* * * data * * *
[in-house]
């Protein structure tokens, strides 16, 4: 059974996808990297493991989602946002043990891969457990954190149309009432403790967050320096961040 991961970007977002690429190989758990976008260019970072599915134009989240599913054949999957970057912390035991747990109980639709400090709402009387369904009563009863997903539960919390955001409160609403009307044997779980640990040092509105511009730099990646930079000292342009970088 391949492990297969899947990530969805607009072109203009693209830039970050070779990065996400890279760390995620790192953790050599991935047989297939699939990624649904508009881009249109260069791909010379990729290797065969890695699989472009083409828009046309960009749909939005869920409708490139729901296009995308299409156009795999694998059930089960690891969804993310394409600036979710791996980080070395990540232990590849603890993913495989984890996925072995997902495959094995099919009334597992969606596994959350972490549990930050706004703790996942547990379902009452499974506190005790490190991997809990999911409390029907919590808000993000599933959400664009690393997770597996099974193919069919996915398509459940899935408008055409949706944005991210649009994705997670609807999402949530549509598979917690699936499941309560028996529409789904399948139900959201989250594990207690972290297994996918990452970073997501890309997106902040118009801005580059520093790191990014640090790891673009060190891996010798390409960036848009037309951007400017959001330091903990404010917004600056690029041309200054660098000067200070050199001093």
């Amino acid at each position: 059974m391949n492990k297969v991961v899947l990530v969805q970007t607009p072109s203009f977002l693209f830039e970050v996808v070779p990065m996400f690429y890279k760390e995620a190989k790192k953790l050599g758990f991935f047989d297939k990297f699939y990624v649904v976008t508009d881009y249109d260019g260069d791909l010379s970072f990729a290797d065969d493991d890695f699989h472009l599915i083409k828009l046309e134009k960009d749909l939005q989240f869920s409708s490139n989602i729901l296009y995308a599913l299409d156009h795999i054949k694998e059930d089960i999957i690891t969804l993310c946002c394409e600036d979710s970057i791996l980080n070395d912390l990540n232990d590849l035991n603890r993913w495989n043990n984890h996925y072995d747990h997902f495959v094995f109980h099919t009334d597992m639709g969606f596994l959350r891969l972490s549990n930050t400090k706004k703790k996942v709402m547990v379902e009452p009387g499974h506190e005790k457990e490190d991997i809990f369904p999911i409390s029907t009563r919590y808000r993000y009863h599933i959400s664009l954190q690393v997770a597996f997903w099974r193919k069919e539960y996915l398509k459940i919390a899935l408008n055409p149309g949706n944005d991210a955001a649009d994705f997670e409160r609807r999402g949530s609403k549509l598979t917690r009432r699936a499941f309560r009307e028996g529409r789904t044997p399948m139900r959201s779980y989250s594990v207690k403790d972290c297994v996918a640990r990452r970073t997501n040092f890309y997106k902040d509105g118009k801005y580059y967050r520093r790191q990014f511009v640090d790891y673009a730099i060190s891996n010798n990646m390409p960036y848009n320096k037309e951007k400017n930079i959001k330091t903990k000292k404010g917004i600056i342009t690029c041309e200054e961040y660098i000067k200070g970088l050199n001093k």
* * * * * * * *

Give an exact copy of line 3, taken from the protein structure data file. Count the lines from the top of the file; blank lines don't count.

């Amino acid at each position: 059974m391949n492990k297969v991961v899947l990530v969805q970007t607009p072109s203009f977002l693209f830039e970050v996808v070779p990065m996400f690429y890279k760390e995620a190989k790192k953790l050599g758990f991935f047989d297939k990297f699939y990624v649904v976008t508009d881009y249109d260019g260069d791909l010379s970072f990729a290797d065969d493991d890695f699989h472009l599915i083409k828009l046309e134009k960009d749909l939005q989240f869920s409708s490139n989602i729901l296009y995308a599913l299409d156009h795999i054949k694998e059930d089960i999957i690891t969804l993310c946002c394409e600036d979710s970057i791996l980080n070395d912390l990540n232990d590849l035991n603890r993913w495989n043990n984890h996925y072995d747990h997902f495959v094995f109980h099919t009334d597992m639709g969606f596994l959350r891969l972490s549990n930050t400090k706004k703790k996942v709402m547990v379902e009452p009387g499974h506190e005790k457990e490190d991997i809990f369904p999911i409390s029907t009563r919590y808000r993000y009863h599933i959400s664009l954190q690393v997770a597996f997903w099974r193919k069919e539960y996915l398509k459940i919390a899935l408008n055409p149309g949706n944005d991210a955001a649009d994705f997670e409160r609807r999402g949530s609403k549509l598979t917690r009432r699936a499941f309560r009307e028996g529409r789904t044997p399948m139900r959201s779980y989250s594990v207690k403790d972290c297994v996918a640990r990452r970073t997501n040092f890309y997106k902040d509105g118009k801005y580059y967050r520093r790191q990014f511009v640090d790891y673009a730099i060190s891996n010798n990646m390409p960036y848009n320096k037309e951007k400017n930079i959001k330091t903990k000292k404010g917004i600056i342009t690029c041309e200054e961040y660098i000067k200070g970088l050199n001093k």